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Flowers Out of Bone (3)

Flowers Out of Bone

Photo of Ethel Morgan Smith

by Ethel Morgan Smith

Chapter 1

 

            “All I want for graduation is you to go home and see Gram. She’s an old woman, you know,” Emma said after she received her acceptance letter from Princeton.

            “Of course, but we have to celebrate now. You’ve worked so hard for this marvelous opportunity,” I reminded my daughter.

            “You’ve worked hard too.”

            “We’ve worked hard.” I looked into my daughter’s honey-colored eyes. Not sad like mine, but eager and intelligent like her daddy’s had been. She glows with confidence and opinions.

            “Mom, don’t you get it? Getting into Princeton doesn’t means as much to me as my mother going back home to see her family.” She placed her acceptance letter in the center of the kitchen table.

            I planned the trip, thinking I could deal with surviving it later. Truth be told, I needed it too. Maybe it would help me to move toward dreaming of love again. I am young enough to love again and old enough to know what I want.

            After I graduated from college in the mid-1970s, Emma and I moved to Atlanta, a city on the rise, ‘too busy to hate.’ Times had changed; Southern Black folks didn’t have to go as far as New York, Detroit, or Chicago anymore for better paying jobs and other opportunities. With the new highway, Atlanta is only a five-hour drive from Bone and other nearby small towns, most folks could come home on the weekends if they wanted to; but the longer they lived in the city, the less they wanted to come home. I had stayed away a lifetime, nearly twenty years.

            Sunlight floods through the car window. I pull the visor down on Emma’s side. She has fallen asleep with her headset in her ears. I smile. What will her life be like at Princeton? She’s grounded and not afraid. Only mother love is strong enough to steer me in the direction of Bone. Raising Emma on my own had been difficult in the beginning, being a single parent with limited resources and no family around for support, but somewhere along the way, the struggle had blossomed into joy. I don’t mind the smallness of our family. My life is easy and manageable, at least on paper.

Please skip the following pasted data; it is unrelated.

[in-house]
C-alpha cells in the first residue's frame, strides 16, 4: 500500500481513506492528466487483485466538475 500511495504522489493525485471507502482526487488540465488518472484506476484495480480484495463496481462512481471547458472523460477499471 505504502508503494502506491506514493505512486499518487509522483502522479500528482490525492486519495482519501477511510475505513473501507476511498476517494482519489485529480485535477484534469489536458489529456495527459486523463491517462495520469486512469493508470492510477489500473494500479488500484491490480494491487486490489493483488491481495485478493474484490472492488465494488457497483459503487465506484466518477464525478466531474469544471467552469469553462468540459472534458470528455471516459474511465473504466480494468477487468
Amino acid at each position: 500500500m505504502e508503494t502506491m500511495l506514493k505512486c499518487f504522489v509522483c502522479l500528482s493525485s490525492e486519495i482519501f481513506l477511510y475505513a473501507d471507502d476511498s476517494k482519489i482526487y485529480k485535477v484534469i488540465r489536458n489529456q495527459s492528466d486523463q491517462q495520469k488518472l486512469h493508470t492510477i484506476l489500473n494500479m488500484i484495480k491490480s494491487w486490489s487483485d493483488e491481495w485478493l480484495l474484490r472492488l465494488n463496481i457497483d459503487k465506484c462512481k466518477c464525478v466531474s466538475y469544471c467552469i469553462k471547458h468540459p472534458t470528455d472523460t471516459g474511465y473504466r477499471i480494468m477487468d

Other than family, I’ve never been in contact with anybody from Bone since I left. I’ve played the routine role by remembering birthdays and holidays, and calling if somebody was ailing or was in some kind of trouble. I had long ago given up on searching for thoughtful gifts, when my sister Ruby told me, “They’d rather have the money.” After I stopped feeling hurt, I appreciated how easy it made my life.

To Be Continued

Flowers Out of Bone (2)

Flowers Out of Bone

Photo of Ethel Morgan Smith

by Ethel Morgan Smith

Chapter 1

            But that doesn’t mean I’ll be getting involved in my Alabama family’s life out of some kind of ‘empty nest syndrome.’ I can’t rely on them for nothing, other than their mostly self-inflicted drama, always a mess; I need peace. Yes, they love me, but they’ve never figured out how to be in my life. At least they are in Emma’s life.

            Bone scares me, like no other place in the world. How could it be that such a bad thing could’ve happened to such a nice girl? It’s not that I want to forget my past; nobody can. I go long stretches at a time without thinking about Bone or Emmett. And even when he crosses my mind it isn’t like thinking of a real person anymore. His image is blurred like a calendar from twenty years ago.

            For a long time, I remembered every detail of the last time I had seen him. We got a real chance of bein’ a family. Could be ready for it now. The baby deserves that. Let’s try. I held on to those words, but the sound of his voice had long ago faded like the color of cotton stockings. Did pictures always fade a little after the person is no longer present? Somewhere along the journey I had lost his voice too. I have nothing of his anymore. How could this be? Sometimes I see a little bit of him in Emma, a hand gesture or the way she holds her head when she’s thinking about serious matters.